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Italy: All the Pope's Gentlemen

Inside an exclusive papal "club" shrouded in mystery and scandal.

Pope John Paul II funeral
The body of Pope John Paul II makes its way through the Vatican on April 4, 2005, Vatican City, held aloft by members of the Pope's Gentlemen, who traditionally carry a pope's bier at his funeral. (Christopher Furlong/Getty Images)

ROME, Italy — When in 1994 President Bill Clinton went to pay a visit to Pope John Paul II at the Vatican, he met first with a group of elegantly dressed old men. They greeted the leader of the free world in one of the "anticamere" — ante-chambers — of the Apostolic Palace, wearing black coat-tails and ornate golden collars with a heraldic emblem.

Veteran Vatican correspondents recall that Clinton, unsure of whom he was facing, nevertheless started talking politely with the members of the group. The conversation went on for nearly 10 minutes before his aides were able to intervene and remind him that he had more pressing meetings on schedule.

The men Clinton met were members of one of the most exclusive clubs on the planet, known as the Gentlemen of His Holiness — or the Pope's Gentlemen.

The latest list of their ranks, published in 2009, sets their number worldwide at 147. Most of them (114) are Italians, and they come from Roman families considered to be among the noblest and most ancient — the Torlonia, the Corsini, the Borghese. These families have been serving popes for centuries, previously going under the name Secret Chamberlains of the Sword and Cape. Their task, originally, was to attend the pope's meals together with other select Monsignors and Chapelains, forming the so-called Papal Family.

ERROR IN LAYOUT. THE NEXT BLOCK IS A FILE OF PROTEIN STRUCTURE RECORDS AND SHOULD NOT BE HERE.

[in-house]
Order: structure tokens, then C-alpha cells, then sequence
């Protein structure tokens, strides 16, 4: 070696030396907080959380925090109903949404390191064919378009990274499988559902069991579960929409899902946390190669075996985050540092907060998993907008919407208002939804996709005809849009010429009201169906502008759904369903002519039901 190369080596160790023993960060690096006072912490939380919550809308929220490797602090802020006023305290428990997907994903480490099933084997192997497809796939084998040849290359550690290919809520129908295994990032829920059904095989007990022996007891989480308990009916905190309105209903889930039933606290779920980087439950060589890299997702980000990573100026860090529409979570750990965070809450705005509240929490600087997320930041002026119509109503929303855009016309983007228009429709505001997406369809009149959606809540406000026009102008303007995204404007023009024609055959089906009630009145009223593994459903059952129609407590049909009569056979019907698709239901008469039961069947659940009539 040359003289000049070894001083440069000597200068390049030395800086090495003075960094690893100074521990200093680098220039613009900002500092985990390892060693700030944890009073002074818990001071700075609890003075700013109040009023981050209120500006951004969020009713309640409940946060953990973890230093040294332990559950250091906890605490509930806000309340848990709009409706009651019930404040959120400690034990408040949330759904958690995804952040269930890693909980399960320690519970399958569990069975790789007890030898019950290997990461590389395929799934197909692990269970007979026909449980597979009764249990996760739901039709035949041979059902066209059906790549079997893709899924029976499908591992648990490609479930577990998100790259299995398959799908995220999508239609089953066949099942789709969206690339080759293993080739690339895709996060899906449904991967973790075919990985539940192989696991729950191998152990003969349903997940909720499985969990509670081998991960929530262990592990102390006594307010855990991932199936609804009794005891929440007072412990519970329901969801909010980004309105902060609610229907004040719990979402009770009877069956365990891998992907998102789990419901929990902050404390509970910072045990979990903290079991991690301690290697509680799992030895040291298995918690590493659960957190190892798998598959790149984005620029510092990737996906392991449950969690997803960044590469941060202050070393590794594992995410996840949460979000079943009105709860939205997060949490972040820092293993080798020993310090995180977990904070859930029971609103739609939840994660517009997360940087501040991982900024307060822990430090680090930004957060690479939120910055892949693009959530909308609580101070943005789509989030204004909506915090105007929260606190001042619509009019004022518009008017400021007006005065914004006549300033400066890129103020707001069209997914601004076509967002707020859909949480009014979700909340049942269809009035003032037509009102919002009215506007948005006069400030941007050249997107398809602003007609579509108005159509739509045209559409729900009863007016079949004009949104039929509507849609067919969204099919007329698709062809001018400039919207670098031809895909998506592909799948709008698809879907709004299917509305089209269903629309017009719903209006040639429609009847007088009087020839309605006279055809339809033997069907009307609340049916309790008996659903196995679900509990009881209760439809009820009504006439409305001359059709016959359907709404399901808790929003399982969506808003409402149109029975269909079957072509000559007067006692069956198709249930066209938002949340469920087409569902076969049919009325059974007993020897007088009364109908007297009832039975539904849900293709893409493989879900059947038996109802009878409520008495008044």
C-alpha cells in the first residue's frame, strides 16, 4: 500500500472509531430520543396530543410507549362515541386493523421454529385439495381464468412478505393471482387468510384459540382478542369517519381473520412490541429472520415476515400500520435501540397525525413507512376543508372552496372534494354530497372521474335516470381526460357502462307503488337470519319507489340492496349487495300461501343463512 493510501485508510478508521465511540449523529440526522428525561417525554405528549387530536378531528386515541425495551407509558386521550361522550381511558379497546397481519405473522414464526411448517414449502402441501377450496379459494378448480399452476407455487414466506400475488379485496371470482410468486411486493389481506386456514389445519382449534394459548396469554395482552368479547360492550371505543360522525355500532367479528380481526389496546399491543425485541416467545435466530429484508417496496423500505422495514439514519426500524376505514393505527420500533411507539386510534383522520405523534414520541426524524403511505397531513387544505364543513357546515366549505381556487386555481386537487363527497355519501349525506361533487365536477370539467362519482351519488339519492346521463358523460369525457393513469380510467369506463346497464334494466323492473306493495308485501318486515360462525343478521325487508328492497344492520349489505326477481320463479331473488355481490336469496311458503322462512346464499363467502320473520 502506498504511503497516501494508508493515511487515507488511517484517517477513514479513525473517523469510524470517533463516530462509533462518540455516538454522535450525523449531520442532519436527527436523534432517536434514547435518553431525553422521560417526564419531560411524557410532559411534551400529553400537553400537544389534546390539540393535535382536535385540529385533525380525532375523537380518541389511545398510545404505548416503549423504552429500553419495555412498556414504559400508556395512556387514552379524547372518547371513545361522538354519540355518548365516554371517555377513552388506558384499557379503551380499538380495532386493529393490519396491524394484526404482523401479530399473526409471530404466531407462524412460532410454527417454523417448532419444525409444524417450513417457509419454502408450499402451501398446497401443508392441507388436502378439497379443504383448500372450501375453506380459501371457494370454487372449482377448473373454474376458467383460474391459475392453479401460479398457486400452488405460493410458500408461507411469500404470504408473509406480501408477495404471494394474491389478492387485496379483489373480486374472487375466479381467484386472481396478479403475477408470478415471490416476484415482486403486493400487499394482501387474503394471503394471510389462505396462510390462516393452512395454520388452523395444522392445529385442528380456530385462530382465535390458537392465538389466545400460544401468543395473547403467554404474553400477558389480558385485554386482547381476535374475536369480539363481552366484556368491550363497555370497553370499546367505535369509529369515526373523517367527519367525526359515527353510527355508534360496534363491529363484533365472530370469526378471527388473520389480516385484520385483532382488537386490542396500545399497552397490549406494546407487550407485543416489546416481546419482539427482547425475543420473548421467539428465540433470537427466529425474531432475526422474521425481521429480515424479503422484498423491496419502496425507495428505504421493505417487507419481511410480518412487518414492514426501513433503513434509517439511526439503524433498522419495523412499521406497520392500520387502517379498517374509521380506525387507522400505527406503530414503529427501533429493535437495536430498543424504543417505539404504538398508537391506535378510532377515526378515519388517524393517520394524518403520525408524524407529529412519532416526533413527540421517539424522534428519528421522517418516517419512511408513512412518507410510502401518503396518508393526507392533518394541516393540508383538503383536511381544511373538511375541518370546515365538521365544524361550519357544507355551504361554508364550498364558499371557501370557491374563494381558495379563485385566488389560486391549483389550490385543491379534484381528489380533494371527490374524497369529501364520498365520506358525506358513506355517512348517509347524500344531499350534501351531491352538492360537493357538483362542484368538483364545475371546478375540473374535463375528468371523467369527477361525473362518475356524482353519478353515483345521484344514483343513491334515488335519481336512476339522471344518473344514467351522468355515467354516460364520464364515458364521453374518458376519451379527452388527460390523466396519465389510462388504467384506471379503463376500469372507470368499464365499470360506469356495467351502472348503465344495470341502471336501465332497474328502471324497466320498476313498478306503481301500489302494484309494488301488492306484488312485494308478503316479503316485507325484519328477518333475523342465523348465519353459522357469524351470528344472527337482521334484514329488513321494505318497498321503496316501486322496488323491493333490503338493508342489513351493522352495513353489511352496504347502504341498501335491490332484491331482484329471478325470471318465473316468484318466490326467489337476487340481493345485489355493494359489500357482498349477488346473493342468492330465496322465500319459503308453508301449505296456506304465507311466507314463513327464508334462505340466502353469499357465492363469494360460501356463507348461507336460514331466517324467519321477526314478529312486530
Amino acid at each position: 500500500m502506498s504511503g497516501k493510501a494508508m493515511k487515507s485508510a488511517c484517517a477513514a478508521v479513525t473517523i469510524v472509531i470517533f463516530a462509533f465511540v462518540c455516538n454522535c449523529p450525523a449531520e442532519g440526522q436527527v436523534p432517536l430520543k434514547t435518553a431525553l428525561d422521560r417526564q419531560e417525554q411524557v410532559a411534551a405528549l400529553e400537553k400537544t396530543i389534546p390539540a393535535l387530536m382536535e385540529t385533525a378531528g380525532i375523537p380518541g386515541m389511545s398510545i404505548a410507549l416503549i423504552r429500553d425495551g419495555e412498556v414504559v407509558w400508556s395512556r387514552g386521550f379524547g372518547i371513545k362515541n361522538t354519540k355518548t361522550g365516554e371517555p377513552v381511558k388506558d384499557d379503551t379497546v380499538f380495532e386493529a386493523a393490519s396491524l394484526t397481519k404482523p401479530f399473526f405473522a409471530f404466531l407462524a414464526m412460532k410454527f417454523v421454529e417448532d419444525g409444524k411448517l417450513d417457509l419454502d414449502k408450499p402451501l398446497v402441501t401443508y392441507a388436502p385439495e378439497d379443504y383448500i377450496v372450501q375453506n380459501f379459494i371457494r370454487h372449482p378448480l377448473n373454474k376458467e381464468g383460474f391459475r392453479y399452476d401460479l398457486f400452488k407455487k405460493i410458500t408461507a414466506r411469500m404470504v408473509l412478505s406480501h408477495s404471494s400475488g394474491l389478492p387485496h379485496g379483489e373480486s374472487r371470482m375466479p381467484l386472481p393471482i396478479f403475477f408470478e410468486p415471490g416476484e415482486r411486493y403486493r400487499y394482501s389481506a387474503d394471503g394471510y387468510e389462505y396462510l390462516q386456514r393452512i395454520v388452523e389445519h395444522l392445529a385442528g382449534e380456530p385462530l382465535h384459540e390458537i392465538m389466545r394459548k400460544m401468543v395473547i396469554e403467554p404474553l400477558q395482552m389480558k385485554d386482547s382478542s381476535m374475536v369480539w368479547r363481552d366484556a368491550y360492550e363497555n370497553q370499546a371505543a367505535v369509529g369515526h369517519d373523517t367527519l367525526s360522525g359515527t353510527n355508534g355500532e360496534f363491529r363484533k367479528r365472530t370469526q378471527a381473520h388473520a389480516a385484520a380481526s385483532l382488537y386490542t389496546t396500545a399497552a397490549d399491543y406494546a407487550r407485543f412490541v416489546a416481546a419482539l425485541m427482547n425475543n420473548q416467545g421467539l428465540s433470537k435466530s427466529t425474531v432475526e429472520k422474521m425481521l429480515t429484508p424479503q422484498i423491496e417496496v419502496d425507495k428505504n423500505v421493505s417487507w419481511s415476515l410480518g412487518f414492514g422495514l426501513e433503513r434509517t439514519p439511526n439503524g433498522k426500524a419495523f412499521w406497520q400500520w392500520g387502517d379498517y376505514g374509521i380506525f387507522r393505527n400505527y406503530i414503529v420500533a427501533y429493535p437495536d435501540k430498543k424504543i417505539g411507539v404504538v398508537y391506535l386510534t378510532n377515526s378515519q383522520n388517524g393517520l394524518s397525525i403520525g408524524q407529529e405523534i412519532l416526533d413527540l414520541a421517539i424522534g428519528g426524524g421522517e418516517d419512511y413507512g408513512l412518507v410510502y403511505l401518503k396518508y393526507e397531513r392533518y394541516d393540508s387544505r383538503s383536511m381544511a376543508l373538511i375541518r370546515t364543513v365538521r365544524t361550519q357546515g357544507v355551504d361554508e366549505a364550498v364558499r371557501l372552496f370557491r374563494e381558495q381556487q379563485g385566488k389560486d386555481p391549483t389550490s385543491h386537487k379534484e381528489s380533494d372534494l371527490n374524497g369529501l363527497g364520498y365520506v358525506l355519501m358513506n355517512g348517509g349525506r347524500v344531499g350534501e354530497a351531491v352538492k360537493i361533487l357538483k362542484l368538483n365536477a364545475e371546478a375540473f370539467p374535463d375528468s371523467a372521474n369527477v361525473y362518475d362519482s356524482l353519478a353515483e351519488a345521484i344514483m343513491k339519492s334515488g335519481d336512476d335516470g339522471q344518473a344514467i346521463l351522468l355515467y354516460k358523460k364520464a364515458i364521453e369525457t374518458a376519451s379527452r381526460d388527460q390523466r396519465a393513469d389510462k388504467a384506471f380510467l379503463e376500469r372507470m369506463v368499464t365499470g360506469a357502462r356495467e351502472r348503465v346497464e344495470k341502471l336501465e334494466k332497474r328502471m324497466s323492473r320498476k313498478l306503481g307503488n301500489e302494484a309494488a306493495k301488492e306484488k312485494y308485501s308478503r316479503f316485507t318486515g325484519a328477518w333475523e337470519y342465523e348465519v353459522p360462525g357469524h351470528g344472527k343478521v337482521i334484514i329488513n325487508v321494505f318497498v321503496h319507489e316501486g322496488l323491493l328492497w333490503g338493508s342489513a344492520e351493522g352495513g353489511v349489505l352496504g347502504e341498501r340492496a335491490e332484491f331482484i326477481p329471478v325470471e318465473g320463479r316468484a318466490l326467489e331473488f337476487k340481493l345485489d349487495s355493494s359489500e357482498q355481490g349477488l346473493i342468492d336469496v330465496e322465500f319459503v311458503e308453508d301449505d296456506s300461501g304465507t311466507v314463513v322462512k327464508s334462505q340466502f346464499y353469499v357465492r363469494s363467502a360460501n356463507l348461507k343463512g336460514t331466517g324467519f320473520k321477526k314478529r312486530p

But such a relic from the centuries when the papacy was a monarchy which actually ruled over most of central Italy seemed anachronistic at the time of the reforms of the Second Vatican Council, in the 1960s. And so Pope Paul VI decided to reform the Papal Family and turned the Secret Chamberlains in the more soberly named Papal Gentlemen.

Their duties today mostly consist of escorting diplomats and dignitaries during audiences with the pope or official ceremonies at the Vatican. Called upon by the prefecture of the Papal Household, they must come to Rome and be ready for service for two weeks every year. They also have to carry the pope's bier at his funeral.

Paul VI's reform also opened the Gentlemen's ranks, stating that beyond nobility, everyone who had distinguished himself “for the good of souls and the glory of the name of the Lord” could be called to join the exclusive club.

In fact, it has been mostly donors and businessmen with close ties to the Holy See or to some key cardinal to receive the honor — bestowed with an hand-written "biglietto" from the Vatican Secretariat of State — together with laymen who served the Catholic Church for decades.

One of them is 79-year-old Mario Agnes, who became a Gentleman in 2007 after editing for 25 years the Osservatore Romano, the Vatican newspaper. “It's a gift, an act of kindness the Holy Father wanted to do toward me,” he said about the appointment, shying away from giving to much importance to it.

Still, some who have received the honor have used it to boast about their special connection to the Vatican and the pope himself — just as they were involved in some less-than-transparent affairs. At a time when the papacy is already shaken by sex-abuse scandal, they have brought some unwanted publicity to the church.

The most recent case is that of Angelo Balducci, Papal Gentleman since 1985.